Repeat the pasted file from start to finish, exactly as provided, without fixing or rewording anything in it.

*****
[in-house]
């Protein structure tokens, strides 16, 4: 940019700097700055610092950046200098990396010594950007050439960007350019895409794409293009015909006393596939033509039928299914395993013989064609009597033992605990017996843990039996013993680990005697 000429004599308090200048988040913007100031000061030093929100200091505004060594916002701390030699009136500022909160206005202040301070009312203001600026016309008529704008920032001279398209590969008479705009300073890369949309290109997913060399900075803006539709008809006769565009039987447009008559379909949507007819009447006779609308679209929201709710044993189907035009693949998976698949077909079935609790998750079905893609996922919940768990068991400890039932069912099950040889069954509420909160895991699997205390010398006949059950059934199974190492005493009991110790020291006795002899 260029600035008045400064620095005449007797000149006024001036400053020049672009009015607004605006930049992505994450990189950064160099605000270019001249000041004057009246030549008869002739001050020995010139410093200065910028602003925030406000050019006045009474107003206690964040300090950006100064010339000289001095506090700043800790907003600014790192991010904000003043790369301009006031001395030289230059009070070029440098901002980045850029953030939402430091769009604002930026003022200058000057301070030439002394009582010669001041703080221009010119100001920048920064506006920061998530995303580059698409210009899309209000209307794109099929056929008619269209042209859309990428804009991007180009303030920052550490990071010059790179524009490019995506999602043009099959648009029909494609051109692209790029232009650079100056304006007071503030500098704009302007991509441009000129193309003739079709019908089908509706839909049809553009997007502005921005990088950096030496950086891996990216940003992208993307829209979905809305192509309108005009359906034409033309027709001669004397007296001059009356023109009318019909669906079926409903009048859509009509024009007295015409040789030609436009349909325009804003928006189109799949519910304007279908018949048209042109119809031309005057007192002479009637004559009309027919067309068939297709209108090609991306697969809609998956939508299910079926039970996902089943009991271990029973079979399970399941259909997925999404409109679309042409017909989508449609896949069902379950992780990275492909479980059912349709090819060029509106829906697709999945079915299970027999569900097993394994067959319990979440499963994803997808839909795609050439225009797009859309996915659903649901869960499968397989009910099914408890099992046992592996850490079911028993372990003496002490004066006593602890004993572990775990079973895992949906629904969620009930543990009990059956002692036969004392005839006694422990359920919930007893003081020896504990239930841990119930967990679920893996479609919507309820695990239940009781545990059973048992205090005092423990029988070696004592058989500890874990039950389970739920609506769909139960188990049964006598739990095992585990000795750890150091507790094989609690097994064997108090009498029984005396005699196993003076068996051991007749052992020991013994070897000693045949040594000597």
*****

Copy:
[in-house]
């Protein structure tokens, strides 16, 4: 940019700097700055610092950046200098990396010594950007050439960007350019895409794409293009015909006393596939033509039928299914395993013989064609009597033992605990017996843990039996013993680990005697 000429004599308090200048988040913007100031000061030093929100200091505004060594916002701390030699009136500022909160206005202040301070009312203001600026016309008529704008920032001279398209590969008479705009300073890369949309290109997913060399900075803006539709008809006769565009039987447009008559379909949507007819009447006779609308679209929201709710044993189907035009693949998976698949077909079935609790998750079905893609996922919940768990068991400890039932069912099950040889069954509420909160895991699997205390010398006949059950059934199974190492005493009991110790020291006795002899 260029600035008045400064620095005449007797000149006024001036400053020049672009009015607004605006930049992505994450990189950064160099605000270019001249000041004057009246030549008869002739001050020995010139410093200065910028602003925030406000050019006045009474107003206690964040300090950006100064010339000289001095506090700043800790907003600014790192991010904000003043790369301009006031001395030289230059009070070029440098901002980045850029953030939402430091769009604002930026003022200058000057301070030439002394009582010669001041703080221009010119100001920048920064506006920061998530995303580059698409210009899309209000209307794109099929056929008619269209042209859309990428804009991007180009303030920052550490990071010059790179524009490019995506999602043009099959648009029909494609051109692209790029232009650079100056304006007071503030500098704009302007991509441009000129193309003739079709019908089908509706839909049809553009997007502005921005990088950096030496950086891996990216940003992208993307829209979905809305192509309108005009359906034409033309027709001669004397007296001059009356023109009318019909669906079926409903009048859509009509024009007295015409040789030609436009349909325009804003928006189109799949519910304007279908018949048209042109119809031309005057007192002479009637004559009309027919067309068939297709209108090609991306697969809609998956939508299910079926039970996902089943009991271990029973079979399970399941259909997925999404409109679309042409017909989508449609896949069902379950992780990275492909479980059912349709090819060029509106829906697709999945079915299970027999569900097993394994067959319990979440499963994803997808839909795609050439225009797009859309996915659903649901869960499968397989009910099914408890099992046992592996850490079911028993372990003496002490004066006593602890004993572990775990079973895992949906629904969620009930543990009990059956002692036969004392005839006694422990359920919930007893003081020896504990239930841990119930967990679920893996479609919507309820695990239940009781545990059973048992205090005092423990029988070696004592058989500890874990039950389970739920609506769909139960188990049964006598739990095992585990000795750890150091507790094989609690097994064997108090009498029984005396005699196993003076068996051991007749052992020991013994070897000693045949040594000597």